In English, many things are named after a particular country – but have you ever wondered what those things are called in those countries?
- The nocturnal owls, nightjars, and allies often are poorly known, and very few species have been studied in detail.
- The classification we use recognizes three distinct orders for owls, falcons, and nightjars.
- We even visited the walkway at night with the good fortune of looking down on one of the rarest birds of our trip, a brown nightjar, a not too distant relative of our whippoorwill, but a very rare and little-known bird.
- Birds such as grouse, crows, quail, partridge, nightjars, cuckoos, shrikes, larks, pipits, merlins, harriers, kestrels and buzzards would all have been seen.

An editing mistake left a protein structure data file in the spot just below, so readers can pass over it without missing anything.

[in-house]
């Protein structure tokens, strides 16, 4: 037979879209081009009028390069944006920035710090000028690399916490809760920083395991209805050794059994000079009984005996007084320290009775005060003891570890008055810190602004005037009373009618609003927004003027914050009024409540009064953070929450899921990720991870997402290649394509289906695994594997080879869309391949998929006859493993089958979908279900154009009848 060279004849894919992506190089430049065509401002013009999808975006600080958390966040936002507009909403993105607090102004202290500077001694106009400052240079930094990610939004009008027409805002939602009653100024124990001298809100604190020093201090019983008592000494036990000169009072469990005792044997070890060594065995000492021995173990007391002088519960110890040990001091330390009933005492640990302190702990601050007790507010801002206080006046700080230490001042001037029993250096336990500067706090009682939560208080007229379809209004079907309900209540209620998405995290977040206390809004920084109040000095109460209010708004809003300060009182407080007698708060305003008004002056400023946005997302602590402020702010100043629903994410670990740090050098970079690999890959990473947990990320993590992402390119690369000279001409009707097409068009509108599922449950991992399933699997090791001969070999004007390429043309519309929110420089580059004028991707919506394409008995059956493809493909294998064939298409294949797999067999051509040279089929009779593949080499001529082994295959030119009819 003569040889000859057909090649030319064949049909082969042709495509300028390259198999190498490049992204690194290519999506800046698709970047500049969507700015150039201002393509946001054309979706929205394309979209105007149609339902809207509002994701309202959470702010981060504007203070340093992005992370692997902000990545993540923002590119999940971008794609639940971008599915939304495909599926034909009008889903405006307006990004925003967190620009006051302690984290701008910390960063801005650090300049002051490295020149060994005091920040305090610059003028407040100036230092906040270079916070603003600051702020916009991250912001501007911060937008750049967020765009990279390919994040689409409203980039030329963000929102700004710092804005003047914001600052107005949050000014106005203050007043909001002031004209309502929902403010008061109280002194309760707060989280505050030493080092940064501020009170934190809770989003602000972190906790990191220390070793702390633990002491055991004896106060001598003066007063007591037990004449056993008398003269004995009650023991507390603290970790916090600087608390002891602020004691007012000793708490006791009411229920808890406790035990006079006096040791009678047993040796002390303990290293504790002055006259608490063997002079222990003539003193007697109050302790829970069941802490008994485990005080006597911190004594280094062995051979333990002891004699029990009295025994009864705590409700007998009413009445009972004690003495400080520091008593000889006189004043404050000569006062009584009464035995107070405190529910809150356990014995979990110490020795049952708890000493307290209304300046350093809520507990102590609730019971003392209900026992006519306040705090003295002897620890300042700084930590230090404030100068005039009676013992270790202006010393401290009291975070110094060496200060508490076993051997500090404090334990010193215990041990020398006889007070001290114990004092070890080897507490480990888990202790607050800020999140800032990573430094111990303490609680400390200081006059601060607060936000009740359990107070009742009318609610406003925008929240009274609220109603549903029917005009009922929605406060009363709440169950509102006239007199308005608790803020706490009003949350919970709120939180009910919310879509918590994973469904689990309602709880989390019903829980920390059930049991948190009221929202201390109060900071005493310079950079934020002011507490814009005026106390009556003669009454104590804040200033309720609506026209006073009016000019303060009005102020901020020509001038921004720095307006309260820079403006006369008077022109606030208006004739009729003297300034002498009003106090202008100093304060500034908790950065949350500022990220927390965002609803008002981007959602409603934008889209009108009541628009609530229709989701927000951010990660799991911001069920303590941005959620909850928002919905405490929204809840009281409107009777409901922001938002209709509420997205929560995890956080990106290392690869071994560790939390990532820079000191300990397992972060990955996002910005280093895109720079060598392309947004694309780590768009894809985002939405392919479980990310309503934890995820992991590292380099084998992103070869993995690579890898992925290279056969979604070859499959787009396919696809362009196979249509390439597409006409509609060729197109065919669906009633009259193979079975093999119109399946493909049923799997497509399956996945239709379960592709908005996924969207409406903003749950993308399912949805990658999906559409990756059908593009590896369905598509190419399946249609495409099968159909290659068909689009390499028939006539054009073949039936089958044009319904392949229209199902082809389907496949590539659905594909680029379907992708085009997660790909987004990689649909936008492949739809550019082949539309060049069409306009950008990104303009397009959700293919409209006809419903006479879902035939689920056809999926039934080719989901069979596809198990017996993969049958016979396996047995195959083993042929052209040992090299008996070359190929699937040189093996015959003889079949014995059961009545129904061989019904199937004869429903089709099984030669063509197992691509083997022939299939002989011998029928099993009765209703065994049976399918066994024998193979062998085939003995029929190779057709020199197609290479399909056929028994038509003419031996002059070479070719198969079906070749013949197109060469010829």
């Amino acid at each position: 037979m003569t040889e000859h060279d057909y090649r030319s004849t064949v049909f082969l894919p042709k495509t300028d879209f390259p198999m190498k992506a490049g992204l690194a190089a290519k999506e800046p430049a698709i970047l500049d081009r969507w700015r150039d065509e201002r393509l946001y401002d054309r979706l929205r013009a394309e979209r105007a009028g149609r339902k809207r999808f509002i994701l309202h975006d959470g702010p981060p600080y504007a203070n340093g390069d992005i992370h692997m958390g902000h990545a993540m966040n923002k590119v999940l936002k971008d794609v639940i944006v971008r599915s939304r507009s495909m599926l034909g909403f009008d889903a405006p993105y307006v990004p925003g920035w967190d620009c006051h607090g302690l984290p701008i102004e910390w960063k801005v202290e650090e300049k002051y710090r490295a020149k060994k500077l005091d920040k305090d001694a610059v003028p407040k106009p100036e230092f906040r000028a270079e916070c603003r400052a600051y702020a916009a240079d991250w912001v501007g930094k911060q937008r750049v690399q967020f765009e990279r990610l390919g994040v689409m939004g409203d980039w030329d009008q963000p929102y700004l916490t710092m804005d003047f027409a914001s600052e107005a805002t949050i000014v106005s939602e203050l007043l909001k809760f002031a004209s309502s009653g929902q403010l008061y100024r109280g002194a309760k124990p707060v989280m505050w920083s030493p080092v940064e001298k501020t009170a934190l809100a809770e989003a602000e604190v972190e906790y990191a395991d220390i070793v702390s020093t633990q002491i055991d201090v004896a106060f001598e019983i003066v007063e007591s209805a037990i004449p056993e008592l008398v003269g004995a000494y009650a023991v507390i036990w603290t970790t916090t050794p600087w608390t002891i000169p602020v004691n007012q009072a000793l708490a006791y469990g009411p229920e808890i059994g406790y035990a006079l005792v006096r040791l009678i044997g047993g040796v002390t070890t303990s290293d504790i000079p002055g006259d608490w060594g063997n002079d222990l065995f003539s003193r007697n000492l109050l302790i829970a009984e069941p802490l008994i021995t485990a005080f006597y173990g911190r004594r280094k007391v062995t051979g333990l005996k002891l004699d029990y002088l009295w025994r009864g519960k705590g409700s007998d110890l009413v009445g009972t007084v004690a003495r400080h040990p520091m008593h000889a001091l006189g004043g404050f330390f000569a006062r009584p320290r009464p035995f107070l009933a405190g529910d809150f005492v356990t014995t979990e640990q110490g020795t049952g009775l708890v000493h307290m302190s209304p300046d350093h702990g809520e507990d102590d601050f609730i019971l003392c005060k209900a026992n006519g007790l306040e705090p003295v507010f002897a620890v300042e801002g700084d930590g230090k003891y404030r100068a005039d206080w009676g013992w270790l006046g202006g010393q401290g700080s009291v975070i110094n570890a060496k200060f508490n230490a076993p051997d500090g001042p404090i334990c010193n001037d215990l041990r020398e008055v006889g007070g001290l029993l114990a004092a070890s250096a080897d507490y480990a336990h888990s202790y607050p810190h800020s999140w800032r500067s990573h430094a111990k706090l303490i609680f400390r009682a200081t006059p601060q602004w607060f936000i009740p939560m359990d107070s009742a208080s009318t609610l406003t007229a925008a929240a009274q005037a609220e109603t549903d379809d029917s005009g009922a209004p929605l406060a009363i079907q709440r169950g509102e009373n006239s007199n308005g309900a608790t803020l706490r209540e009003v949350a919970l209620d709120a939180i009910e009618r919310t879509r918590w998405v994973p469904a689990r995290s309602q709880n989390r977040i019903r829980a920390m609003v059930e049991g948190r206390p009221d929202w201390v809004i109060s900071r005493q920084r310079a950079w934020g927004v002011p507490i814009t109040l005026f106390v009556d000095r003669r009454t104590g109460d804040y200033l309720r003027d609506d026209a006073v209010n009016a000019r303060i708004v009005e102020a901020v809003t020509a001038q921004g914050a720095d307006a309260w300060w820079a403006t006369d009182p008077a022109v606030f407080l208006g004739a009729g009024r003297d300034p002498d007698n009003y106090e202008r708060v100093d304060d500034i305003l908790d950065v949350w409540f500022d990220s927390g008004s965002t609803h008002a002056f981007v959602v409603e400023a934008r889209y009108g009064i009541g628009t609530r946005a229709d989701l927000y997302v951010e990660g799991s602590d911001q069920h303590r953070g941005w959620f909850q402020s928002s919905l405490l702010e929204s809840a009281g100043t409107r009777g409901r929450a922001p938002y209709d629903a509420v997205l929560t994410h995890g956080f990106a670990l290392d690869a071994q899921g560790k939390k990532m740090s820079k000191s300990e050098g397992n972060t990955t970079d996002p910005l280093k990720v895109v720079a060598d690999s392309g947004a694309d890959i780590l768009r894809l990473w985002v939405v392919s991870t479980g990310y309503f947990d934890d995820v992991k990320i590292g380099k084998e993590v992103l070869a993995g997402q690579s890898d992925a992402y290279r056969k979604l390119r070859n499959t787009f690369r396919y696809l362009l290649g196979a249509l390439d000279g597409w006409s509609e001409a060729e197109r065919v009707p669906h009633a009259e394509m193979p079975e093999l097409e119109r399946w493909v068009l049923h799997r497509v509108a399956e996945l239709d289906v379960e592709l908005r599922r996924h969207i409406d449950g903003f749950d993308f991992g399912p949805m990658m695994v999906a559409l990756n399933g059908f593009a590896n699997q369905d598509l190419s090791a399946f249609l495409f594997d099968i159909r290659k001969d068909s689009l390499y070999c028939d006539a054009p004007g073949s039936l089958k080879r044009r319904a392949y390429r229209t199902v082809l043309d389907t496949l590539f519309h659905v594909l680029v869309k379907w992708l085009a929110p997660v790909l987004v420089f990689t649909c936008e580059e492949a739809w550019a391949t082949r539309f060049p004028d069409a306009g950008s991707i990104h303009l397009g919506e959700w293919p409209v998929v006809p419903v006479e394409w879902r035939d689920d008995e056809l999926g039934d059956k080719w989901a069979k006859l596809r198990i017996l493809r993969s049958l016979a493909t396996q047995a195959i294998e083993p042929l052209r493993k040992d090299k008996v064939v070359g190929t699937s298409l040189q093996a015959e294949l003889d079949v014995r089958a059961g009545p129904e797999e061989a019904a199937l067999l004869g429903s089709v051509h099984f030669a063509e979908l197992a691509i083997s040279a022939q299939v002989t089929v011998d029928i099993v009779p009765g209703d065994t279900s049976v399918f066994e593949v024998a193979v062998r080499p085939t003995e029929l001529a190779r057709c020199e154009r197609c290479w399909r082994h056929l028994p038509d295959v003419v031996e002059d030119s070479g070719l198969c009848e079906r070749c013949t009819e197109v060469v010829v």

- My encounters with that mysterious bird, the nightjar, have been few and are perhaps the more memorable for that.
English has borrowed many of the following foreign expressions of parting, so you’ve probably encountered some of these ways to say goodbye in other languages.
Many words formed by the addition of the suffix –ster are now obsolete - which ones are due a resurgence?
As their breed names often attest, dogs are a truly international bunch. Let’s take a look at 12 different dog breed names and their backstories.